Current and future flood risk under climate change in New Paltz, New York
Inland floods are some of the most devastating natural disasters and are expected to worsen under climate change due to the intensification of extreme precipitation. In this study, present and future flood risk in New Paltz, NY, is examined through changes in the 1-in-100 year and 1-in-500 year flood events. Future rainfall and streamflow are estimated for two time periods, 2041-2060 and 2071-2090 representing the mid and late 21st century, respectively, using a regional climate model and river-reach scale hydrologic model.
The output of these simulations show that the historical 100-year rainfall event is 1.5x and 4x as likely in 2041-2060 and 2071-2090, respectively. The historical 100-year streamflow event is 2x and 3.7x as likely in 2041-2060 and 2071-2090, respectively. Greater changes in frequency were calculated for the 500-year rainfall and streamflow events.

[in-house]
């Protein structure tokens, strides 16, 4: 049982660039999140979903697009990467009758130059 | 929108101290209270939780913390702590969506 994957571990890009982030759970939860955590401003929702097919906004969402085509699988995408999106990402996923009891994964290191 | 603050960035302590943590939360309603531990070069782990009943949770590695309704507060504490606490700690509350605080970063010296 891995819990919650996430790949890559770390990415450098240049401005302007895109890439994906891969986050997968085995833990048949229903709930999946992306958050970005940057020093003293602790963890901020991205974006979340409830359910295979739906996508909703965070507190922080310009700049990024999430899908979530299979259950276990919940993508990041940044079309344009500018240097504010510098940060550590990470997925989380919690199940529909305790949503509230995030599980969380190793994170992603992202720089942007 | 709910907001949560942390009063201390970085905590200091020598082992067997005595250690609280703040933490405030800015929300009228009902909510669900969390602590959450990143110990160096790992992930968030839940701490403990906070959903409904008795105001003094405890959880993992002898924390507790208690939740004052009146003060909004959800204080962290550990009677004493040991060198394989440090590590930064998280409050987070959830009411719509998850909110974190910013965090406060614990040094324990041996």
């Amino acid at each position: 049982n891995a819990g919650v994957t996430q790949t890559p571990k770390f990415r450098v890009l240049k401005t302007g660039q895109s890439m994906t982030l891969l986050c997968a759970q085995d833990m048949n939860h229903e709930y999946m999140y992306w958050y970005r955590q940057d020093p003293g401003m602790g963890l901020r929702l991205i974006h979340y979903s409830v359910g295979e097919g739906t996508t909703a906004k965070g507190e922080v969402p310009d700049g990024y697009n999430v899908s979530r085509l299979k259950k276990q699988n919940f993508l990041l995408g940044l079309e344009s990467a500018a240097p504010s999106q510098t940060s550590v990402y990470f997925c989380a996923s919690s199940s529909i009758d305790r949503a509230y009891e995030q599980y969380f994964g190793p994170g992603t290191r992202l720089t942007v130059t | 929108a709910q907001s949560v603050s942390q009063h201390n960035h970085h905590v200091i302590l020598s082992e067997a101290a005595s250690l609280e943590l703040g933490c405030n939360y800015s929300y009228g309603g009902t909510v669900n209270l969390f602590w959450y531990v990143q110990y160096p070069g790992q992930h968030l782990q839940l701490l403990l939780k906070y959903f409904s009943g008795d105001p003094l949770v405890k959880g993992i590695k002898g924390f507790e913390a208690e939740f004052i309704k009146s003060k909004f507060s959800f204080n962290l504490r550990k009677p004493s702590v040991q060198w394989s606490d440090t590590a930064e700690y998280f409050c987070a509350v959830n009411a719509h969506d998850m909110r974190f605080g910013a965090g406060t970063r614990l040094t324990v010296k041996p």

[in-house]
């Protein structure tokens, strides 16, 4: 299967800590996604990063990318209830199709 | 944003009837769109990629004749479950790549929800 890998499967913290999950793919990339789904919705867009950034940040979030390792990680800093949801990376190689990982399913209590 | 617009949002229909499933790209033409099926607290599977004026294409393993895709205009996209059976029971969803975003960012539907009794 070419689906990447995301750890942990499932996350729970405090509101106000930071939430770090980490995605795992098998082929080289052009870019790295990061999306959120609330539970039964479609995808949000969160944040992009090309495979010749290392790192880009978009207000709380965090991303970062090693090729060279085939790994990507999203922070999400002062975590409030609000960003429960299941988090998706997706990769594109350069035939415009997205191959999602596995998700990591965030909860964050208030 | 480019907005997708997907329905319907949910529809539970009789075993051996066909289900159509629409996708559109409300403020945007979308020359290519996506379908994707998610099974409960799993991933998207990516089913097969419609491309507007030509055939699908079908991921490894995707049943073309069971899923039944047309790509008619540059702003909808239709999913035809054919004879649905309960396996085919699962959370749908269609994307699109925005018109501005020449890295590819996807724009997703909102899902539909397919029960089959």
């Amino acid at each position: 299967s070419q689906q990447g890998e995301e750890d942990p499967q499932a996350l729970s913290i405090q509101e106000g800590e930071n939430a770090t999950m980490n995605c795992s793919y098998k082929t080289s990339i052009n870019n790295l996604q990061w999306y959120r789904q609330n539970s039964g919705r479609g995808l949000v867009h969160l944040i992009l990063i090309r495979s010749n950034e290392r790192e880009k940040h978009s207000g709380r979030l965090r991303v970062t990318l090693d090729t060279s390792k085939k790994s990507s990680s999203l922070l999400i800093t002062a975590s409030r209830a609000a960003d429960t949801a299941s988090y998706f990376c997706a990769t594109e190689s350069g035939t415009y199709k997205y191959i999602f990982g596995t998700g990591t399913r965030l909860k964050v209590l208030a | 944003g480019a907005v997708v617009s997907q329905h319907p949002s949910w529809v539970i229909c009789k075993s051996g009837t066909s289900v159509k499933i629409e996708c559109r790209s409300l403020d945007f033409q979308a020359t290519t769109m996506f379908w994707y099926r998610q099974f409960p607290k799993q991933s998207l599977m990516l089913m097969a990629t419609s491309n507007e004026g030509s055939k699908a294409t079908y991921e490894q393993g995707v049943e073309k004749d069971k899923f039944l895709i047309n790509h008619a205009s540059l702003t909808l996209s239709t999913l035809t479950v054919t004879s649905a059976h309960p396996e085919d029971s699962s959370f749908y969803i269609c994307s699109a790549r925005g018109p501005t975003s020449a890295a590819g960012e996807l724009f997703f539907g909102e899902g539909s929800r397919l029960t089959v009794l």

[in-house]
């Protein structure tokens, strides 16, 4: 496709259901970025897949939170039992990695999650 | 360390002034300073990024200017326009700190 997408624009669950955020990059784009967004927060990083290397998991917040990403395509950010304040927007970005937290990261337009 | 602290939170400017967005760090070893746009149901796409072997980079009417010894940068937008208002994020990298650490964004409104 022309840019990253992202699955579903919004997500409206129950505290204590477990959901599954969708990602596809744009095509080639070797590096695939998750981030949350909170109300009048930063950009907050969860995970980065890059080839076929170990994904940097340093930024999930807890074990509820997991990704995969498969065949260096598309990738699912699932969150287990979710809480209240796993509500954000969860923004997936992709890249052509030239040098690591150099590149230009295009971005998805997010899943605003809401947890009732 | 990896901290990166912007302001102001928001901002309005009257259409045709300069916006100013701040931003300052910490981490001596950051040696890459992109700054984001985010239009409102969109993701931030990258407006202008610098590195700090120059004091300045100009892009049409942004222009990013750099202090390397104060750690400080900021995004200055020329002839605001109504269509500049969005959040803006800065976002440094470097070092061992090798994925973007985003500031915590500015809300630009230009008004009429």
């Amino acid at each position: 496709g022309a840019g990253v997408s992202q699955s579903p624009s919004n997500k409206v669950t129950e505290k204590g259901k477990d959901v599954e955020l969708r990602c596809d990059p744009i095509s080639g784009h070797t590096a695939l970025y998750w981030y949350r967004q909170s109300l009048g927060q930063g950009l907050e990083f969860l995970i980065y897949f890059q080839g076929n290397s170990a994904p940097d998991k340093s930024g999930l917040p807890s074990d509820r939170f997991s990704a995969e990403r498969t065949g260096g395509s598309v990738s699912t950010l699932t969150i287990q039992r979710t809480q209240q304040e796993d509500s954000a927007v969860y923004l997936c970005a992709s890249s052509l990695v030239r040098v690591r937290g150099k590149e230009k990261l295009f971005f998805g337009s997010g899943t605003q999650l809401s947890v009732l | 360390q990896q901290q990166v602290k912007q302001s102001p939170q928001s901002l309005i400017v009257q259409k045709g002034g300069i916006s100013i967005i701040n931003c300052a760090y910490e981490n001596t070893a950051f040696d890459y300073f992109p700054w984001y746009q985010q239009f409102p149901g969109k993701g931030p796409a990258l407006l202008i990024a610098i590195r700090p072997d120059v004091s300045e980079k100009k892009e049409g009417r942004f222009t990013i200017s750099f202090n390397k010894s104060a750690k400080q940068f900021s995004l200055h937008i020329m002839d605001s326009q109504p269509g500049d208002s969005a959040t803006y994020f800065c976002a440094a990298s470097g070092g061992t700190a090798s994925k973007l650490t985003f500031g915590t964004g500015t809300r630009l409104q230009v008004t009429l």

Using these estimates as inputs into a flood model reveal significant increases in flood risk across New Paltz. The total inundated area for the 100-year event within the flood model domain increases by 7% and 20% by mid and late 21st century, respectively. The number of buildings inundated by the 100-year event increases by 12% and 34% by the mid and late 21st century, respectively. These metrics also increase in the future periods for the 500-year event but the changes are smaller in magnitude.